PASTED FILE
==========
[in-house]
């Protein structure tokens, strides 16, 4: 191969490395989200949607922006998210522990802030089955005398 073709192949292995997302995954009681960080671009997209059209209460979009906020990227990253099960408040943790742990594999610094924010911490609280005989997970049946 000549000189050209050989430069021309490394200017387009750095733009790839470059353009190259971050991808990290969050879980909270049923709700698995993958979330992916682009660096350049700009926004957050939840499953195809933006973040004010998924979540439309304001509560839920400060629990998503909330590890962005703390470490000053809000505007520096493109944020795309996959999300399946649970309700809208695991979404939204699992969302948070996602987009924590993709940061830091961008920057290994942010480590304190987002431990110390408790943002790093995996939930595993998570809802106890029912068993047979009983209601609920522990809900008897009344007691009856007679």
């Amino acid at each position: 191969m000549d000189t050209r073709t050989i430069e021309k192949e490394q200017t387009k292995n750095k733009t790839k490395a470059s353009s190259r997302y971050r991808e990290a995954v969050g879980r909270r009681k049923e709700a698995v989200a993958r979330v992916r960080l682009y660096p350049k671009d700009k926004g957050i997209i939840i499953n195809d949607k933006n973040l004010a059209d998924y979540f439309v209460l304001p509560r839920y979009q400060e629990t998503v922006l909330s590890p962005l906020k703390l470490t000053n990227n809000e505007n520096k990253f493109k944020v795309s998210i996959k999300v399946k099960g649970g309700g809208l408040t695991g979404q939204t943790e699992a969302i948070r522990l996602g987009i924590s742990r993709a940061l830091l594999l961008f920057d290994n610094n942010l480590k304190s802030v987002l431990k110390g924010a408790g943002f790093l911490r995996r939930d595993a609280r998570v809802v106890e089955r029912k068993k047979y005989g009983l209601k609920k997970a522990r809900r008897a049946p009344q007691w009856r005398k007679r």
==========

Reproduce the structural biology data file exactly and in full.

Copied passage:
[in-house]
């Protein structure tokens, strides 16, 4: 191969490395989200949607922006998210522990802030089955005398 073709192949292995997302995954009681960080671009997209059209209460979009906020990227990253099960408040943790742990594999610094924010911490609280005989997970049946 000549000189050209050989430069021309490394200017387009750095733009790839470059353009190259971050991808990290969050879980909270049923709700698995993958979330992916682009660096350049700009926004957050939840499953195809933006973040004010998924979540439309304001509560839920400060629990998503909330590890962005703390470490000053809000505007520096493109944020795309996959999300399946649970309700809208695991979404939204699992969302948070996602987009924590993709940061830091961008920057290994942010480590304190987002431990110390408790943002790093995996939930595993998570809802106890029912068993047979009983209601609920522990809900008897009344007691009856007679």
């Amino acid at each position: 191969m000549d000189t050209r073709t050989i430069e021309k192949e490394q200017t387009k292995n750095k733009t790839k490395a470059s353009s190259r997302y971050r991808e990290a995954v969050g879980r909270r009681k049923e709700a698995v989200a993958r979330v992916r960080l682009y660096p350049k671009d700009k926004g957050i997209i939840i499953n195809d949607k933006n973040l004010a059209d998924y979540f439309v209460l304001p509560r839920y979009q400060e629990t998503v922006l909330s590890p962005l906020k703390l470490t000053n990227n809000e505007n520096k990253f493109k944020v795309s998210i996959k999300v399946k099960g649970g309700g809208l408040t695991g979404q939204t943790e699992a969302i948070r522990l996602g987009i924590s742990r993709a940061l830091l594999l961008f920057d290994n610094n942010l480590k304190s802030v987002l431990k110390g924010a408790g943002f790093l911490r995996r939930d595993a609280r998570v809802v106890e089955r029912k068993k047979y005989g009983l209601k609920k997970a522990r809900r008897a049946p009344q007691w009856r005398k007679r």